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Publisher's Summary

When Robert Pomeroy, a young undergraduate at Corpus Christi College, finds a letter slipped under his door in the early hours of a rainy day, he flies into a panic. He hurries to the railway station. But he doesn’t reach his destination alive. 

Inspector Colbeck and Sergeant Leeming are called upon to investigate this tragedy on the railway. It soon becomes apparent that Cambridge’s hopes of success in the forthcoming boat race rested on Pomeroy’s shoulders. 

With academic disputes, romantic interests and a sporting rivalry with Oxford in play, the railway detective will have his work cut out to disentangle the threads of Pomeroy’s life in order to answer the truth of his death.

©2021 Edward Marston (P)2021 Soundings

What listeners say about Tragedy on the Branch Line

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  • D. Louis
  • 05-14-21

What has happened to the Railway Detective?

What has happened to this series from Edward Marston? I used to enjoy the Railway Detective novels, but ever since Robert Colbeck married Madeline Andrews, the books have become increasingly less interesting as detective novels and more of a soap opera. While the two were courting there seemed to be a reason for the side stories featuring Madeline and her father, but since their marriage, these side-issues, which now feature Madeline and friend Lydia Quayle rather than Madeline and her father, have no relevance at all and are just an unnecessary distraction. In this book I sighed heavily with frustration each time the scene cut back to Madeline, and her story. Indeed, the mystery seemed to take up only a fraction of the book, the rest being given over to either Madeline's tale of angst, or her father's - both extraneous material that detracted from the original detective storyline.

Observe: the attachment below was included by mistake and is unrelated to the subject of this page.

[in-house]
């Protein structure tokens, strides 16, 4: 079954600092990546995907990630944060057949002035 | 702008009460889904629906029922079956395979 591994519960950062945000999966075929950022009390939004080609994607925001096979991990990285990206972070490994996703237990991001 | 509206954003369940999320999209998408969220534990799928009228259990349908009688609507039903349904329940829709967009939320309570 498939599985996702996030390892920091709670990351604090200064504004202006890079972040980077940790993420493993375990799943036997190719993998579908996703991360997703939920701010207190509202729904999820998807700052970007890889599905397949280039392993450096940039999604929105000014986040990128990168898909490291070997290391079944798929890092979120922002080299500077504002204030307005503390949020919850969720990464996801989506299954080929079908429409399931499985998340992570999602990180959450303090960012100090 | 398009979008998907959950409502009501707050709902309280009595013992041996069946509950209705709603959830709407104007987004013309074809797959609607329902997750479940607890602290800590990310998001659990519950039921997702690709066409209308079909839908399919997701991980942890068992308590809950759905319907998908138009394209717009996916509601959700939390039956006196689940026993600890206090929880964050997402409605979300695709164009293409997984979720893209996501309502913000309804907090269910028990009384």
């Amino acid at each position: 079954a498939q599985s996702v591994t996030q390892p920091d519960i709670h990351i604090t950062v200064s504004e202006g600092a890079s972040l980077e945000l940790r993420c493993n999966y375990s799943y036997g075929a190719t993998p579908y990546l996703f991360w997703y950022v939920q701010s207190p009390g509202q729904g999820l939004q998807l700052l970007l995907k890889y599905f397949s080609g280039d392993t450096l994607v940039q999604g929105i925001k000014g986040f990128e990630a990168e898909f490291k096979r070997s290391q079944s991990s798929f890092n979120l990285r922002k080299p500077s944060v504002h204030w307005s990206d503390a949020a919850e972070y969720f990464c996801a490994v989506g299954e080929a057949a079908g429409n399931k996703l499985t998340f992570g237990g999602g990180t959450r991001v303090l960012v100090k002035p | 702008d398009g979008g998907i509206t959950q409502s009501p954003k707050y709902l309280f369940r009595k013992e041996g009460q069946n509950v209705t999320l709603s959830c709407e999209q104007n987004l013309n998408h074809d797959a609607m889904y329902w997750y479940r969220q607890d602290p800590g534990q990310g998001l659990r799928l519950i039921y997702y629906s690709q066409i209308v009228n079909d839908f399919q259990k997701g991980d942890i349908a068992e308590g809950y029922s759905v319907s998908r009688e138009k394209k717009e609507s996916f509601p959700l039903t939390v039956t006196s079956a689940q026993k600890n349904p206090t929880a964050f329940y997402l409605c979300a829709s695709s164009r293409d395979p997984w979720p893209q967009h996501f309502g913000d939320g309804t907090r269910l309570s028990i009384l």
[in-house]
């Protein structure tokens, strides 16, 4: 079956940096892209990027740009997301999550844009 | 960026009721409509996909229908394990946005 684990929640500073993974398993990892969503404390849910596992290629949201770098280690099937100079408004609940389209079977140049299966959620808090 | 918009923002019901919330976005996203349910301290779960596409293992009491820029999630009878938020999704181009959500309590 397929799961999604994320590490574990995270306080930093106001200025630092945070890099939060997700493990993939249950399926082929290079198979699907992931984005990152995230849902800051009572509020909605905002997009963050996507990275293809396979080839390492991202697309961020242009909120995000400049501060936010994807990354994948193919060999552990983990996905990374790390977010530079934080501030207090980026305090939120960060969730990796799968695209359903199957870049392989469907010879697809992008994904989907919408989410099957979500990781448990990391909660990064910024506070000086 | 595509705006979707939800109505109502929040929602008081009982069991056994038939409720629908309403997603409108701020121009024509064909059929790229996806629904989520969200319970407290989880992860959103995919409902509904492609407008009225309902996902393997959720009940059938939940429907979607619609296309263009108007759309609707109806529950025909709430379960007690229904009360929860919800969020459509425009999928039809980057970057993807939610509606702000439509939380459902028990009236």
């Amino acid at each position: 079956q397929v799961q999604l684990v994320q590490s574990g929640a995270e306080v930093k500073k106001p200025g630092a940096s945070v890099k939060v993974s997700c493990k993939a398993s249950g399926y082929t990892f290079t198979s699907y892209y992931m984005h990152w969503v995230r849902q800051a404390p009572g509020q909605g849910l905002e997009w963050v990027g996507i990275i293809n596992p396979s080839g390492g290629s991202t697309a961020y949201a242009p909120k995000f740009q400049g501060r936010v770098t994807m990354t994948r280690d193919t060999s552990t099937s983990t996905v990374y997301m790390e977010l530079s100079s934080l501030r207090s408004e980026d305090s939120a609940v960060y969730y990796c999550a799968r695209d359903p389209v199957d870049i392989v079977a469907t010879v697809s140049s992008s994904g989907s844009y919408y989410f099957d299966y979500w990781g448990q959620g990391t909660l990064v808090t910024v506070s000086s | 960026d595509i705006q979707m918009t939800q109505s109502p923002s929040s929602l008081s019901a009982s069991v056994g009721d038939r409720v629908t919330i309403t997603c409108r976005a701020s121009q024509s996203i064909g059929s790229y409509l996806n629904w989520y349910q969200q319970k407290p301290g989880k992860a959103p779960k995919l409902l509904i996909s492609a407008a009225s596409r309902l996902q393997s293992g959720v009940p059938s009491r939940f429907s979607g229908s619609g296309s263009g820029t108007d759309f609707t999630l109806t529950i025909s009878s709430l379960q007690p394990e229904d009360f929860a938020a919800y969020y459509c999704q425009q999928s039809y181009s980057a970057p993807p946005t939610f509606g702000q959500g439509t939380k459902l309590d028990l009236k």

I like my detective stories to be just that, detective stories, but with Edward Marston one does need to contend with a smattering of romance, which is usually fairly light and reasonably well-integrated, so as not to detract from the main story. However, this budding romance between Lydia Quayle and Alan Hinton is firstly, totally gratuitous, and is progressing at so slow a pace that one dispairs of them ever getting together and getting this unnecessary storyline over, done and out of the books completely.

Listening to this audiobook, in addition to all the extraneous pap, Sam Dastor seems to have given some of the characters completely different voices which, of course, makes them into totally different characters. Madeline had gone from a simple, reasonably well spoken (considering her background) young woman, to a blousy, cockney barmaid, and her new voice jarred every time I heard it. Alan Hinton has also changed from again, a respectable sounding, enthusiastic constable to what sounded to me like the village idiot. Why this change in personality for these characters, because that is what changing the voices does, it changes the core of the character's personality?

Finally, a strange note of social insecurity that was never there before seems to have crept in. Madeline Colbeck, having accepted Robert Colbeck as an equal during their courting days seemingly without any feelings of inferiority despite her only being a train driver's daughter and he a middle-class Oxford graduate and ex-barrister, suddenly seemed to have developed feelings of inadequacy regarding the class she has elevated herself to. This made no sense at all, because such feelings, if Madeline was ever capable of them, should surely have come while she was on the way up, not when she had reached the summit and was thriving well.

I hope Marston can get these books back on track because if not, this will be the last of this series that I will be reading. I have already given up on the Home Front books because of the increasing prevalence of extraneous storylines - to wit, Alice Marmion's romance with Joe Keedy, and Paul Marmion's disappearance. A detective story is a detective story, and a romance is a completely different kind of book, with a very different readership, and ne'er the twain shall meet.

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